Generally, a statute of limitations begins to run when the party to be barred has a right to invoke the aid of the court to enforce a remedy. Benyon Building Corp. v. National Guardian Life Insurance Co., 118 Ill. App. 3d 754, 762, 455 N.E.2d 246 (1983). The primary purposes of the statute of limitations are to require prosecution of a right of action within a reasonable time to prevent loss or impairment of available evidence and to discourage delay in the initiation of claims. Tom Olesker's Exciting World of Fashion, Inc. v. Dun & Bradstreet, Inc., 61 Ill. 2d 129, 132, 334 N.E.2d 160 (1975).

Product liability actions, as in the instant case, must be filed within two years after "a party knows or reasonably should know both that an injury has occurred and that it was wrongfully caused." See 735 ILCS 5/13-202 (West 2000); Nolan v. Johns-Manville Asbestos, 85 Ill. 2d 161, 171, 421 N.E.2d 864 (1981). Here, plaintiff contends that (1) the discovery rule tolled the statute of limitations; (2) her suspicion of wrongful causation was not enough to satisfy the "knew or should have known" threshold; and (3) she had no knowledge of the causal relationship between her injury and the conduct of the defendant.

In Illinois, the discovery rule is applied on a case-by-case basis, weighing the relative hardships of applying the rule to both plaintiff and defendant. Hermitage Corp. v. Contractors Adjustment Co., 166 Ill. 2d 72, 78, 651 N.E.2d 1132 (1995). The discovery rule was created to alleviate the harsh consequences that flow from the literal application of the limitations statutes. Golla v. General Motors Corp., 167 Ill. 2d 353, 360, 657 N.E.2d 894 (1995) (Golla).

To determine when a plaintiff reasonably should have discovered that an injury was caused by defendant's wrongful conduct, courts look to the nature of the injury itself; the more obvious the injury, the more easily a plaintiff should be able to determine its cause. Hauk v. Reyes, 246 Ill. App. 3d 187, 192, 616 N.E.2d 358 (1993); Pszenny v. General Electric Co., 132 Ill. App. 3d 964, 966, 478 N.E.2d 485 (1985) (Pszenny); Kristina v. St. James Hospital, 63 Ill. App. 3d 810, 813, 380 N.E.2d 816 (1978) (Kristina). In Golla, the supreme court noted that when an injury is caused by a sudden, traumatic event, the cause of action accrues and the statute of limitations begins to run on the date the injury occurs. 167 Ill. 2d at 362. A "traumatic injury" occurs when "the damage is caused by external violence." *fn3 Roper v. Markle, 59 Ill. App. 3d 706, 711, 375 N.E.2d 934 (1978) (Roper). A traumatic event alone puts plaintiff on notice of a reasonable possibility that the injury was wrongfully caused (Hutson v. Hartke, 292 Ill. App. 3d 411, 413, 686 N.E.2d 734 (1997)), because "the nature and circumstances surrounding the traumatic event are such that the injured party is thereby put on notice that actionable conduct might be involved." Golla, 167 Ill. 2d at 363.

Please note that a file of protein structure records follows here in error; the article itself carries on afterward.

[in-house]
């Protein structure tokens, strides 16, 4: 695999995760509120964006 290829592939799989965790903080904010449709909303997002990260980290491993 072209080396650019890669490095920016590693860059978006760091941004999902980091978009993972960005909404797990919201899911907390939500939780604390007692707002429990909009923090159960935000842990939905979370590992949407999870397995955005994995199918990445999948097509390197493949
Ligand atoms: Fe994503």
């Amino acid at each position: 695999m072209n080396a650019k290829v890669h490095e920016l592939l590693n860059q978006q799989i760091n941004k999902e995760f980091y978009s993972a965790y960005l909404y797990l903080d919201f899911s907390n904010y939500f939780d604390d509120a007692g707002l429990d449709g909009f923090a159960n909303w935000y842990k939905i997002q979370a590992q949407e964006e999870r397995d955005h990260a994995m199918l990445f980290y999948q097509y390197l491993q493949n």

There is no requirement that a plaintiff must discover the full extent of his or her injuries before the statute of limitations begins to run. Golla, 167 Ill. 2d at 363, 365-68. The limitations period begins to run when plaintiff becomes aware that the cause of the problem stems from another's negligence and not from natural causes because it would be "manifestly unrealistic and unfair to bar a negligently injured party's cause of action before [a plaintiff] has had an opportunity to discover that it exists ***." Roper, 59 Ill. App. 3d at 715; Kristina, 63 Ill. App. 3d at 813.